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Newspaper Page Text
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Bo this arrangement was made. It 1
was a vast sacrifice for Rolf e to give
up the hope of becoming a lawyer.
With gratitude, however, he remem
bered the kindness of Mr. Rhodes.
With loyalty he resolved to be a
fnend and a support to the family he
left in such distressed circumstances.
It did not take Rolfe long to dis
cern that the mother and her daugh
ters were poor samples of woman
hood. They sat around in what was
left of their old-time finery, were
wasteful in preparing the meals and
bickered as to who should do the
dishes. They were rather distant
with Rolfe, as if he was an inferior,
but they could not help but realize
his devotion and self-sacrifice. Every
Saturday night he' handed over to
Mrs. Rhodes the money to pay the
Within a month the, family had ac
cepted these unusual services from a
comparative stronger, as though he
were a son or brother. Rolfe kept the
lot neat and attractive looking,.' he
sawed and split all the wood, he did
a dozen necessary errands evenings.
Whenever the girls needed any
thing particularly he tried to provide
it. Without her knowing it, he de
voted three whole nignts to doing
some extra copying work to give Eva
the money to procure some neck
wear gewgaws she fancied.
Then the cousin, Miss Honor
Bright, came. The first moment he
set eyes on her Rolfe Daniels fell in
love with her. To all Of them, how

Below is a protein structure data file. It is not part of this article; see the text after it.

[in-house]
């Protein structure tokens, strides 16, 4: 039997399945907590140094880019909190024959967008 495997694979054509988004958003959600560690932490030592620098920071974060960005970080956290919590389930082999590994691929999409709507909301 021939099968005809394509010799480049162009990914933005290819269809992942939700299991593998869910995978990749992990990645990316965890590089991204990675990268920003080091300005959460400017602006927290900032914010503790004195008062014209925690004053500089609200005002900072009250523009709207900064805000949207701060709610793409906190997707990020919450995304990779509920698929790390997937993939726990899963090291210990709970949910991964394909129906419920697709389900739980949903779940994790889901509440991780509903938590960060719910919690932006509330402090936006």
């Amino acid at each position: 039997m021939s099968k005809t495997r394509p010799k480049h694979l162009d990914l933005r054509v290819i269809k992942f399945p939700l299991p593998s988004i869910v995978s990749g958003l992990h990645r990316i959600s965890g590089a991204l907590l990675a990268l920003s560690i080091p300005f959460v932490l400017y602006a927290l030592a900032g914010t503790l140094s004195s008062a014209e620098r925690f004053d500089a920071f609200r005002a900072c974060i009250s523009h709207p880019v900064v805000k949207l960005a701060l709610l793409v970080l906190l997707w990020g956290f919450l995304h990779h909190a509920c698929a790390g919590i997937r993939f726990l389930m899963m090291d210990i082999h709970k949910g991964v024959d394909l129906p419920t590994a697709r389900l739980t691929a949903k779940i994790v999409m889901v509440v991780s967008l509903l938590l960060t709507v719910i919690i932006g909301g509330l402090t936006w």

ever, the visitor was apparently cold
and out of place. She did not tell
them, but her heart had been chilled
over a wretch who broke their en
gagement and went off and married
another. Honor was disillusioned,
but it would take time for the deep
wound to heal.
Her distant manner, her superb
grace and dignity stilled the budding
lover in her silent admirer. Rolfe
felt that she was far from him as
were th$ stars, ..Night after night.
however, in a llttlfe memorandum J
book he wrote down his inner
thoughts. They expressed not the
languishing, love-sick suitor, or the
desperate ravings of one seeking the
unattainable. Rather, it was the ten
ded adoration of a true man who was
glad that he had known a perfect
Honor remained permanently with
the family. She pitied their condition,
turned into the family fund the few
hundred dollars she possessed and
did most of the work about the house.
She was striving to forget her old
heart misery. She resented the indif
ference of the family toward Rolfe,
whose' sterling worth she appreciat
ed. She strove to be kind to him,
but it was ,not yet in hefSnatUre to
show her real sympathy, amid the
sting to pride of her first disappoint
ment.' One day at the factory an emery
wheel exploded and some of the frag
ments went intoJRolfe's eyes. His
sight was not gone, but the surgeon
told Rolfe he must do no clerical
work for'at.least a, year.
Rolfe sought a position as man
ager of -a store where his strength
and not keen eyesight was the, essen
tial. At tfie end of 4J month his arm
was broken in ihe fall of a tier of
It seemed as if the last, sacrifice he
could make was reached when he
was obliged to work as a night
watchman, and the' family thank
lessly took the last cent he earned.
Then came great news. The uncle
had died suddenly without a will. The
estate went to Mrs. Rhodes and
Honor, equally, as the nearest heirs.
The family were at once in great fet
tle. They prepared to leave the old
home with extravagant ideas of their
"You have been very helpful to us,"
said .Mrs. Rhodes to Rolfe, "and we
will allow you to occupy the. old
house here free of charge until the
estate is settled up."
It was Honor that "Rolfe would
miss. Humbly lie accepted the fate